More on the train guards (or the lack of them) on the newly ordered Merseyrail rolling stock

I am a regular reader of the The RAILWAY Magazine and unsurprisingly its January 2017 edition gives prominence to the £460m contract awarded to Swiss manufacturer Stadler to build the next generation of trains for the Merseyrail electrified network.

All this we already know but one aspect of the Railway Magazine article jumped out at me. Maybe it has been said before and possibly I just missed it but I thought this quote was quite telling ‘The new trains will be able to run under driver-only operation (DOO); following a fatal platform accident in 2011, the Office of Road and Rail has been working closely with Merseyrail to achieve the aim of DOO at some future point.’

Firstly, it seems to me that the ‘decision’ to go with driver-only operation was probably taken, if not by formal resolution by public transport body Merseytravel, quite some time ago. Remember this:- But a spokeswoman for the travel body said it could not reveal whether bidders to run the service were proposing driver-only trains or not, citing commercial confidentiality laws. That quote is from the Liverpool Echo dated 28th July 2016.

Secondly, this is the first time I have seen a direct connection made with the 2011 accident and driver-only operation. Is the implication now that the powers that be are saying that if DOO had been in operation back then the accident may have/would have been avoided? Or is it simply a smokescreen being thrown up to try to justify DOO?

This whole procurement process does not exactly fill me with a huge amount of confidence. And can there be any wonder that rail union RMT is feeling like they have been shunted into the sidings whilst things have been progressed elsewhere?

2 thoughts on “More on the train guards (or the lack of them) on the newly ordered Merseyrail rolling stock

  1. Phil Holden says:

    Hmm. Most of the rail franchise agreements are published and you can see them, for example at https://www.gov.uk/government/collections/public-register-of-rail-passenger-franchise-agreements. But not, it would appear Merseyrail, which is let not by the Dept of Transport but by Merseytravel. The only other train company franchise not let by DTp is London Overground and – hello!! – Merseyrail and London Overground have the largest subsidies of any of the TOCs. A coincidence? Merseyrail’s franchise is unusually long – 25 years, most of them are about a third of that – and it was let in 2003 with 5 year review points. So quite when the bidder would have suggested DOO and contracted to provide it isn’t clear. But with most other franchises we would know this – why is Merseytravel so secretive? There have been freedom of information requests to publish the agreement, for example one made here in August which appears only to have been acknowledged so far: https://www.whatdotheyknow.com/request/current_merseyrail_franchise_agr.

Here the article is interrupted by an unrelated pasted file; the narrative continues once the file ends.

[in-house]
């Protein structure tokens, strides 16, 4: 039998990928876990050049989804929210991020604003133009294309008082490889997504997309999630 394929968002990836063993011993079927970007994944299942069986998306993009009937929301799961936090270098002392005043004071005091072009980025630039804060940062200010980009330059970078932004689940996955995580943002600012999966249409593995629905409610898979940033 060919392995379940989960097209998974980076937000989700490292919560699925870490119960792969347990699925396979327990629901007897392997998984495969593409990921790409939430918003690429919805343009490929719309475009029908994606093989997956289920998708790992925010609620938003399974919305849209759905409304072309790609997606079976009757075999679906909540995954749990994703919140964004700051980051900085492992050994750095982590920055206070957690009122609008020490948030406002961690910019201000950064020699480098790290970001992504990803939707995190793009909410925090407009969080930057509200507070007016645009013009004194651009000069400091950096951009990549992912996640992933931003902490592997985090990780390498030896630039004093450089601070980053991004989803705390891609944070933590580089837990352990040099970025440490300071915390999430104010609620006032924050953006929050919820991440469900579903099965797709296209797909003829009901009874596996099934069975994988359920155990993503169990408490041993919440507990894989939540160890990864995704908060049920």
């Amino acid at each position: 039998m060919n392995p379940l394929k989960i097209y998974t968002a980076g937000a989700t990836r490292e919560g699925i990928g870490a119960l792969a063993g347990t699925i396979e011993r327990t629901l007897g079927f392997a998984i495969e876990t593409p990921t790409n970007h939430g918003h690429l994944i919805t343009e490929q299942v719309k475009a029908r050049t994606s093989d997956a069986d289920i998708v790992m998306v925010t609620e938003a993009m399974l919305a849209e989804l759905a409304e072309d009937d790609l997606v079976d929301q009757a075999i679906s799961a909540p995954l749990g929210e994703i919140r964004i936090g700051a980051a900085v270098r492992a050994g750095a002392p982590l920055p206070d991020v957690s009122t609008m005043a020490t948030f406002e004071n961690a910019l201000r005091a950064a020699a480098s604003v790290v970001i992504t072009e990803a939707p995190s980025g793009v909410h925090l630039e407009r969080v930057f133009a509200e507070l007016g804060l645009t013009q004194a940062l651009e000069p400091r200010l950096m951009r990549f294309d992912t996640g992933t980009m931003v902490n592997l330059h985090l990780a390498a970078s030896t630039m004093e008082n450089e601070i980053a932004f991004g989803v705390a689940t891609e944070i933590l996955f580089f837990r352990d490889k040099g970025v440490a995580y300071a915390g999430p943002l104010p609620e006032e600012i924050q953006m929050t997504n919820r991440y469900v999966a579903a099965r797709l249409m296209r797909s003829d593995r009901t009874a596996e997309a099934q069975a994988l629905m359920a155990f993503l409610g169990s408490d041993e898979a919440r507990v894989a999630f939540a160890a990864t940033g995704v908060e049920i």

But as the taxpayer still subsidises the railways to the tune of £3.5bn on the last published figures I think it is perfectly reasonable for the bodies who let the contracts to challenge bidders to say how they will reduce the subsidy, working within the relevant safety approvals. After all, that money could be spent on the health service instead.

    What seems strange to me is that the government then leaves the train companies to take on the unions in implementing the proposals instead of finding a mechanism to resolve this at the proposal stage.

    • Thanks for this Phil, very interesting. I have followed through your link to the FoI request and it seems that eventually the requested information was provided after a few pushes and shoves so to speak. Like you I do worry that there may well be an underlying reluctance to make information public by public bodies generally. I saw this during my time as a Borough Councillor where I sometimes wondered about what I thought were unnecessary attempts to keep matters private rather than making them public. My personal view is that disclosure should be the norm and non-disclosure very much the exception. I do wonder if councillors, who are not legal experts of course, are too often unable to challenge what experienced local government officers are trying to keep private? After all the person a councillor will usually refer to over such a matter will be a legal officer employed by the Council – how independent is that?

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